Each day leading up to Christmas, we will be looking back at the Doctor’s previous festive adventures, with a different TGT writer reviewing each episode. In this review, killer snowmen are abound and an impossible girl returns…
‘The Snowmen’ is a particularly intriguing addition to the run of Doctor Who Christmas specials, as it takes place in the middle of the seventh series, instead of between two series. This episode lies directly on the path towards the 50th Anniversary special, therefore a great opportunity to reinvent, renew and sow the seeds of stories to come. A bright and energetic new title sequence introduces Christmas viewers into a whimsical adventure, and what better than to set the festive mood than killer snowmen?
Starting with the leading man, Matt Smith gives a wonderful performance when exploring a sadder side of the Doctor. It’s incredible that such a young and energetic actor can convey the heartbreak and sorrow of an ancient, weary traveller who is truly fed up of losing those closest to him. With ‘The Snowmen’ airing after the tragic departure of Amy and Rory in ‘The Angels Take Manhattan,’ the Doctor has taken a heavy loss and it’s clear to see from the lack of hope and wonder in his eyes. He’s in no mood to save the planet or any of the inhabitants on it. The trademark tweed jacket and bow tie are both gone, and he’s parked the TARDIS up on a cloud to have a good sulk. That sulk won’t last long however, as a young cockney barmaid tumbles into his life.
“Doctor? Doctor Who?”
Jenna Coleman wowed audiences with her surprise appearance in ‘Asylum of the Daleks’, and makes a welcome return to the show to continue the enigma of Clara Oswald. This version of Clara leads an exciting double life, spending some days as a barmaid and others as a governess for a Victorian family. Jenna certainly takes the role in her stride as the transition from Clara’s cockney lifestyle to her ‘Mary Poppins’ style governess demeanour is effortless.
The Paternoster Gang provide welcome humour to ‘The Snowmen’, from Strax delivering some classic one-liners to a glimpse into the escapades of Madame Vastra as ‘The Veiled Detective’, a very tongue-in-cheek reference to Arthur Conan Doyle’s own Victorian detective, Sherlock Holmes. An even cheekier reference to Steven Moffat’s involvement in the modern day version of Sherlock takes form as the Doctor makes a spectacular return from his cloud, dressed for the part complete with deerstalker hat and smoking pipe.
“Shut up! I’m making deductions, it’s very exciting.”
Richard E Grant is a fantastic new addition to the show as the mysterious and dark Dr. Simeon, and would turn out to be one of the many threads to carry on into the remaining run of episodes. Dr. Simeon is taken over by a disembodied intelligence hell bent on wiping out the human race – this intelligence would of course turn out to be the Great Intelligence. There are clever hints to the Intelligence throughout the episode – from the GI initials on Dr. Simeon’s business card to a lunchbox of the London Underground serving as a smart reference to ‘The Web of Fear’ – a great nod to the past that fans of the classic run of Doctor Who will appreciate. Sir Ian McKellen provided the deep and commanding voice for the Great Intelligence, a stellar addition to the world of Doctor Who, though perhaps a misused and understated role for such a beloved and talented actor. Richard E Grant would take over the role of the Great Intelligence in subsequent stories ‘The Bells of Saint John’ and the explosive seventh series finale, ‘The Name of the Doctor’, and the Christmas special serves as an excellent platform for the Great Intelligence to return.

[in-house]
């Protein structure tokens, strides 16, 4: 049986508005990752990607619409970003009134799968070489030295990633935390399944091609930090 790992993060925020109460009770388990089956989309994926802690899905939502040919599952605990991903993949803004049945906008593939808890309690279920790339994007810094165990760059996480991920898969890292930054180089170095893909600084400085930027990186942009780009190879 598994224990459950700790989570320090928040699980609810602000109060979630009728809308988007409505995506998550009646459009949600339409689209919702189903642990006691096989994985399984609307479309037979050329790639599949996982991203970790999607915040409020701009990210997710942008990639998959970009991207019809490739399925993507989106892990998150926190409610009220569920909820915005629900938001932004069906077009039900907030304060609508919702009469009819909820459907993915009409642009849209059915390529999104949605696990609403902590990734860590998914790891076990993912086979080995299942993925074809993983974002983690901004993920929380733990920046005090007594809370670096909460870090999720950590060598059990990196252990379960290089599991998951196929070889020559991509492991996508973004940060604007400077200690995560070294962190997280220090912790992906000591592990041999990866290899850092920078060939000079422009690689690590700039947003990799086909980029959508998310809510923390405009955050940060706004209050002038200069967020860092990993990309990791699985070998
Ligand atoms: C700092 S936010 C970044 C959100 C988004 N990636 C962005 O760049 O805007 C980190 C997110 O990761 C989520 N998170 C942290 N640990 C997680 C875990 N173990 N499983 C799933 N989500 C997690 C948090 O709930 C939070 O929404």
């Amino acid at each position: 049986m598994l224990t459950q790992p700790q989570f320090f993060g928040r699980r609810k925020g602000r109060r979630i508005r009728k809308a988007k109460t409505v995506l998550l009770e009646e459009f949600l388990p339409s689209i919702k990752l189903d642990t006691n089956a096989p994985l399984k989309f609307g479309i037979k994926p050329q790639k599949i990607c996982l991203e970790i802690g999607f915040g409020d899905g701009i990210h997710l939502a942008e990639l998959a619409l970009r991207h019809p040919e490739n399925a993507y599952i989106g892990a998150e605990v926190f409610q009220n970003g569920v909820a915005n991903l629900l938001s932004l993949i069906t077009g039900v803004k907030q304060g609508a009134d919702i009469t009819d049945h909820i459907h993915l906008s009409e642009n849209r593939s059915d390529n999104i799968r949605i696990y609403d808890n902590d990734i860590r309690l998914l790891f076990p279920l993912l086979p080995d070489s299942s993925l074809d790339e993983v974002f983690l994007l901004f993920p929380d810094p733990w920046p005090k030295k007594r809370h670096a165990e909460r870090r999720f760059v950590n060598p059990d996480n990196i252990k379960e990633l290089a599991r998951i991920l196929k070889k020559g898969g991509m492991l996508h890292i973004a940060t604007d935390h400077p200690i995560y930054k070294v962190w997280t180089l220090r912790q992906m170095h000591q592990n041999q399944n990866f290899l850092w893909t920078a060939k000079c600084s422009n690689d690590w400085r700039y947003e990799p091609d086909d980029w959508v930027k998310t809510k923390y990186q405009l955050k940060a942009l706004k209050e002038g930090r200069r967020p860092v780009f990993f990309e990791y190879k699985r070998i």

By the end of ‘The Snowmen’, revelations finally begin to come together as the Doctor realises that the Victorian barmaid version of Clara is the same woman as Oswin, the sole survivor of Starship Alaska who had a tragic fate in ‘Asylum of the Daleks’. He leaves with an overwhelming sense of excitement in finding Clara again, and figuring out why she keeps appearing in his life. ‘The Snowmen’ isn’t a particularly Christmassy episode in comparison to previous specials, perhaps because of the various threads and storylines needed to bridge the gap between two halves of the series. However, a new TARDIS interior, a return to the Impossible Girl mystery, the return of old friends and the introduction of an even older enemy makes up for the lack of general Christmas vibes and provides a very strong and well-rounded episode that guides Doctor Who into 2013, arguably one of its most important years with the 50th Anniversary.
Join us tomorrow in the last hurrah of the Eleventh Doctor, as Andrew reviews The Time of the Doctor.